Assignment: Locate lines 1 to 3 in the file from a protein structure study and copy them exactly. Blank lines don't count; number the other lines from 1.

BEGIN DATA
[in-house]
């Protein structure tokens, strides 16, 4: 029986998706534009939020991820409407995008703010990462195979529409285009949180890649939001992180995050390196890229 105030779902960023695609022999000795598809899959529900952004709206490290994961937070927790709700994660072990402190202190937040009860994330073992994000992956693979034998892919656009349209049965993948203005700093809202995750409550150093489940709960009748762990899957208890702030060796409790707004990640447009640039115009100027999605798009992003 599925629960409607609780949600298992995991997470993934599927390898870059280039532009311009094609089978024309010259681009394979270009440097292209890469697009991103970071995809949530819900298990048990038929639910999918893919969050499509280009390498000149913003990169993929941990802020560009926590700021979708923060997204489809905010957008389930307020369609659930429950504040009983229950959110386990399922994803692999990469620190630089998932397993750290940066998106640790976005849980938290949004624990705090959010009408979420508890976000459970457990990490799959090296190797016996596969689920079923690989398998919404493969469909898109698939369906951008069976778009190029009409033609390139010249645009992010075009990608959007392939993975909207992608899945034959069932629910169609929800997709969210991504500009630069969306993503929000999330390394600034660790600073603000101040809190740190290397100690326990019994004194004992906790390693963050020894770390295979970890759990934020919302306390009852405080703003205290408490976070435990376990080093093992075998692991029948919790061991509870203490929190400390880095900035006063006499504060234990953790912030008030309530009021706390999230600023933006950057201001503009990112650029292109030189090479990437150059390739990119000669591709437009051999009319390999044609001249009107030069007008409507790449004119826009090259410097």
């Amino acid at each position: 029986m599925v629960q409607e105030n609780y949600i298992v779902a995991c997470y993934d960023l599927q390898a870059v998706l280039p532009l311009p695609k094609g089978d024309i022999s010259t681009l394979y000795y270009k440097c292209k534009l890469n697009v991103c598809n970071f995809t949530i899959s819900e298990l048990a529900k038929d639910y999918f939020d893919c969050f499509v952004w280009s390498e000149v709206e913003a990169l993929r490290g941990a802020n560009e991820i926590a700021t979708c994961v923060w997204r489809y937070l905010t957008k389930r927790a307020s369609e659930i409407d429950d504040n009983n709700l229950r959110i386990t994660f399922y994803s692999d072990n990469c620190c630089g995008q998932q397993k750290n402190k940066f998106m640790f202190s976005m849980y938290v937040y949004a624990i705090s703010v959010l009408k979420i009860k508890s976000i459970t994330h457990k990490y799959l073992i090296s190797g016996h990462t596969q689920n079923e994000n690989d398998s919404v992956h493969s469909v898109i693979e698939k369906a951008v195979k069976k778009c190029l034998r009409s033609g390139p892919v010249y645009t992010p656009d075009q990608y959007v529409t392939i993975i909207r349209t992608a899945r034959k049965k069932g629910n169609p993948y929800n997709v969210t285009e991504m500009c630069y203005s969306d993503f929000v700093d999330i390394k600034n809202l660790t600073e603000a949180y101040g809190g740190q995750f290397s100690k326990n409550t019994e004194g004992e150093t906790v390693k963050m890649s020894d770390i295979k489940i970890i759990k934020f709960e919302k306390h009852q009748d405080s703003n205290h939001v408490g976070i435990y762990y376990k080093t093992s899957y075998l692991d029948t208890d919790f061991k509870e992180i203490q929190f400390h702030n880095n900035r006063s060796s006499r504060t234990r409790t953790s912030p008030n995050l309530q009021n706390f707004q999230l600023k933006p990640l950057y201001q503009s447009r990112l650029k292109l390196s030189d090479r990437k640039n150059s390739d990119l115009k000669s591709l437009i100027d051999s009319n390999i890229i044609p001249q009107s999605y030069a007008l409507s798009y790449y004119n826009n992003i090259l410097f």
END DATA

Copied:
[in-house]
């Protein structure tokens, strides 16, 4: 029986998706534009939020991820409407995008703010990462195979529409285009949180890649939001992180995050390196890229 105030779902960023695609022999000795598809899959529900952004709206490290994961937070927790709700994660072990402190202190937040009860994330073992994000992956693979034998892919656009349209049965993948203005700093809202995750409550150093489940709960009748762990899957208890702030060796409790707004990640447009640039115009100027999605798009992003 599925629960409607609780949600298992995991997470993934599927390898870059280039532009311009094609089978024309010259681009394979270009440097292209890469697009991103970071995809949530819900298990048990038929639910999918893919969050499509280009390498000149913003990169993929941990802020560009926590700021979708923060997204489809905010957008389930307020369609659930429950504040009983229950959110386990399922994803692999990469620190630089998932397993750290940066998106640790976005849980938290949004624990705090959010009408979420508890976000459970457990990490799959090296190797016996596969689920079923690989398998919404493969469909898109698939369906951008069976778009190029009409033609390139010249645009992010075009990608959007392939993975909207992608899945034959069932629910169609929800997709969210991504500009630069969306993503929000999330390394600034660790600073603000101040809190740190290397100690326990019994004194004992906790390693963050020894770390295979970890759990934020919302306390009852405080703003205290408490976070435990376990080093093992075998692991029948919790061991509870203490929190400390880095900035006063006499504060234990953790912030008030309530009021706390999230600023933006950057201001503009990112650029292109030189090479990437150059390739990119000669591709437009051999009319390999044609001249009107030069007008409507790449004119826009090259410097």
């Amino acid at each position: 029986m599925v629960q409607e105030n609780y949600i298992v779902a995991c997470y993934d960023l599927q390898a870059v998706l280039p532009l311009p695609k094609g089978d024309i022999s010259t681009l394979y000795y270009k440097c292209k534009l890469n697009v991103c598809n970071f995809t949530i899959s819900e298990l048990a529900k038929d639910y999918f939020d893919c969050f499509v952004w280009s390498e000149v709206e913003a990169l993929r490290g941990a802020n560009e991820i926590a700021t979708c994961v923060w997204r489809y937070l905010t957008k389930r927790a307020s369609e659930i409407d429950d504040n009983n709700l229950r959110i386990t994660f399922y994803s692999d072990n990469c620190c630089g995008q998932q397993k750290n402190k940066f998106m640790f202190s976005m849980y938290v937040y949004a624990i705090s703010v959010l009408k979420i009860k508890s976000i459970t994330h457990k990490y799959l073992i090296s190797g016996h990462t596969q689920n079923e994000n690989d398998s919404v992956h493969s469909v898109i693979e698939k369906a951008v195979k069976k778009c190029l034998r009409s033609g390139p892919v010249y645009t992010p656009d075009q990608y959007v529409t392939i993975i909207r349209t992608a899945r034959k049965k069932g629910n169609p993948y929800n997709v969210t285009e991504m500009c630069y203005s969306d993503f929000v700093d999330i390394k600034n809202l660790t600073e603000a949180y101040g809190g740190q995750f290397s100690k326990n409550t019994e004194g004992e150093t906790v390693k963050m890649s020894d770390i295979k489940i970890i759990k934020f709960e919302k306390h009852q009748d405080s703003n205290h939001v408490g976070i435990y762990y376990k080093t093992s899957y075998l692991d029948t208890d919790f061991k509870e992180i203490q929190f400390h702030n880095n900035r006063s060796s006499r504060t234990r409790t953790s912030p008030n995050l309530q009021n706390f707004q999230l600023k933006p990640l950057y201001q503009s447009r990112l650029k292109l390196s030189d090479r990437k640039n150059s390739d990119l115009k000669s591709l437009i100027d051999s009319n390999i890229i044609p001249q009107s999605y030069a007008l409507s798009y790449y004119n826009n992003i090259l410097f």